19 million viewers tuned in on Boxing Day 1991 to witness Sharon and Grant's surprise Christmas wedding. Their marriage was scripted to be volatile, with Grant resorting to violent displays when things did not go his way and endangering Sharon on numerous occasions due to his criminal dealings. Letitia Dean discussed Sharon's attraction to Grant in 1993: "Grant was quite flirtatious with [Sharon] when they first met and he made her feel quite good about herself. He promised to protect her and he promised her the world [...] She wouldn't have gone for Grant if he was just a complete pain in the arse. There are obviously other qualities in him which is why she strives to keep [their relationship] going. There's a lot of reminders — [Grant's] not [Sharon's father] Den, but he's got a lot of characteristics that are pretty similar."
Despite the fact that Sharon married Grant in 1991, former EastEnders writer Tony Jordan has revealed in a documentary entitled The Mitchells — The Full Story that the love-triangle storyline between Grant, Sharon and Phil had been planned from the Mitchell brothers' introduction, after the writers came to the realisation that Sharon "was perfect for both of them". The plot has been described by former Executive Producer of EastEnders and BBC's Head of Drama Serials, John Yorke, as a "Tristan and Isolde story". The storyline was spread out for several years and began with Sharon turning to Phil for comfort during a particularly turbulent part of her marriage to Grant. The episode in which Phil betrayed his brother with Sharon occurred in September 1992 in one of the soap's notorious three-handers, an episode featuring only Sharon, Phil and Grant for the duration. Sue Dunderdale directed the episode and the performances of McFadden, Kemp and Dean have been described as memorable and filled with high-tension drama. Discussing Sharon's feelings for Phil, Letitia Dean said: "Phil was always around for Sharon. He seemed to understand her, and Sharon appreciated that. There's always been something between them."
The storyline climaxed in October 1994 with some of EastEnders' most popular and renowned episodes, which have been dubbed "Sharongate". The episodes centred around Grant's discovery that his wife had been having an affair with his brother and they were watched by 25.3 million viewers. On-screen Grant heard Sharon unwittingly confessing to the affair on tape. He reacted by playing it to a pub full of people at Phil's engagement party and then beat his brother unconscious.
Writer of Sharongate, Tony Jordan, has stated that of all the storylines he has penned for the soap, Sharongate is the one he is most proud of. He comments "Three of the strongest characters that have ever been in EastEnders are the Mitchell brothers and Sharon [...] when we actually blew that story it was incredible [...] being able to reach that many people with your work is what makes EastEnders exciting." Reporter for The Guardian, Sally Vincent, has commented on Sharongate's success: "It wasn't so much the guilt-stacked, long-drawn-out business of Sharon 'n' Phil's helpless lust for each other—all that unseemly face-sucking while her hubby/his brother, the ape-like Grant, languished in gaol for trying to set fire to everyone—that broke the ratings record, nor was it the ingenious ruse of using the [DJ's tape deck] to broadcast Sharon's poignant little confession to the entire clientele of Walford's Queen Vic [pub]. It was the fact that we'd all watched Sharon grow up. We knew that she was a nice little person, vulnerable, brave, sweet-natured and kind to the dog. We were sorry for her [...] Neither of those Mitchells deserved her, so when one punched the other and half-killed him for tampering with his lady-wife, we didn't much care. We were sorry to see [Sharon] go."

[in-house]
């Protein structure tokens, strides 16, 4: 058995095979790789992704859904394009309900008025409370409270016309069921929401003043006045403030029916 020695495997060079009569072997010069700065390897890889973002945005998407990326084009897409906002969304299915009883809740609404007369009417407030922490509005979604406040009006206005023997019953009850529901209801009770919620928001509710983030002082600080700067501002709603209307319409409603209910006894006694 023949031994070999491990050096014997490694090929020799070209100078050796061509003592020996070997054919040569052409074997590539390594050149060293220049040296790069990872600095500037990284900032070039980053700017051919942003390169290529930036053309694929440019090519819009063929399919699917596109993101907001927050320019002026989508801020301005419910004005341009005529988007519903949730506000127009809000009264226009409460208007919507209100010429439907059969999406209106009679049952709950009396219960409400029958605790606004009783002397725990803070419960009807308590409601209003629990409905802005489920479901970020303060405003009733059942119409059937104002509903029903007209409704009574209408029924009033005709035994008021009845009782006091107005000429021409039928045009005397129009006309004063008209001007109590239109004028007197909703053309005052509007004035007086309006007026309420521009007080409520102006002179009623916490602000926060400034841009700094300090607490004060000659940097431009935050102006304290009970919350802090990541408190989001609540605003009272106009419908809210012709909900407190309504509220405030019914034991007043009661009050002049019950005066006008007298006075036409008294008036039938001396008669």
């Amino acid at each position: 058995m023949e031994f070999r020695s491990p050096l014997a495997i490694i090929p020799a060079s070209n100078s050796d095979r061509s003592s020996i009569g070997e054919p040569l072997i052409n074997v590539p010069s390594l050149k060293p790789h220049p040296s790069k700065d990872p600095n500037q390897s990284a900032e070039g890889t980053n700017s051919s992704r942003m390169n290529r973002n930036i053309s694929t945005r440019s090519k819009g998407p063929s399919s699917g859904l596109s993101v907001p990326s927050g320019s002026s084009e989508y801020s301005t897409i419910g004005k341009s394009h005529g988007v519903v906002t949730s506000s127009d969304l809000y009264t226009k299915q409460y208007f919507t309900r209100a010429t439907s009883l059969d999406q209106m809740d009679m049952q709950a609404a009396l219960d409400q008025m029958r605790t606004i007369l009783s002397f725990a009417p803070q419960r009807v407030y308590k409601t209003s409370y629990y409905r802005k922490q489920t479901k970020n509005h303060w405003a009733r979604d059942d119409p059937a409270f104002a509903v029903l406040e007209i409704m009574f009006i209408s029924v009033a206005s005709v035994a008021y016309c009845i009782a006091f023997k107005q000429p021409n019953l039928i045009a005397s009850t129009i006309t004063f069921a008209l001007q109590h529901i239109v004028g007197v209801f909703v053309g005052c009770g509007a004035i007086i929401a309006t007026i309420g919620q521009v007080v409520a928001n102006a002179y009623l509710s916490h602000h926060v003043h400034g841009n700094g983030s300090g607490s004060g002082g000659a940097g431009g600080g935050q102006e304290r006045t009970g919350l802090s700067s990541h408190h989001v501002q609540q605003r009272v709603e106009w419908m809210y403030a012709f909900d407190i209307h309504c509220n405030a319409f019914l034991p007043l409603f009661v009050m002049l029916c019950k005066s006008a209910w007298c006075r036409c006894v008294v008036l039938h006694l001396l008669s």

Sharongate has proven to be a popular storyline with viewers. In 2001 it was voted the second "Best Ever Soap Moment" in an ITV televised poll, and it was voted the sixth top soap opera moment of all time in a poll of 17,000 people for What's on TV magazine in 2003. In 2010, Michael Hogan from The Telegraph ranked it the sixth of the top ten "unforgettable moments" of EastEnders. In a 2012 nationwide poll of 1,000 people published in Inside Soap, 'Sharongate' was voted as the greatest soap opera moment of the past 20 years.
Letitia Dean decided to quit the role of Sharon in 1995, having played the character for over a decade. Dean was not the only original cast member to announce their departure that year; Susan Tully (Michelle Fowler) and Bill Treacher (Arthur Fowler) also quit, leaving just Wendy Richard (Pauline Fowler), Adam Woodyatt (Ian Beale), and Gillian Taylforth (Kathy Beale) as the only original cast remaining at that time. Dean, who was aged 26 at the time, has since reflected on her decision to leave, suggesting she went through an identity crisis when she found herself thinking "who am I? Am I Sharon Watts or am I an actress?". Sally Vincent, interviewing Dean for The Guardian, surmised: "it nagged away at [Dean] for ages until she thought, hell, she owed it to herself, and started telling the producers she'd been thinking about trying new things. In those days, they didn't let you off for the odd panto or anything. It was full-time work. She remembers being dithery and apologetic about it, but her feet were itchy and, though she never really wanted to close the door behind her, she talked about going until one day, much to her consternation, [the producers] said all right then, off you go, lots of luck. They didn't ask her to reconsider, so she thought, 'Ooooh, charmin', and off she went." Dean added, "I felt the need to spread my wings and try my hand at other things. I didn't want to feel there were parts out there I hadn't had a chance to play. When I left I felt this mixture of excitement and fear. I went on a last walk with Susan Tully [who played Michelle Fowler] around the Square, talking quietly, and I felt quite sad. But at the same time it felt like the right thing to do."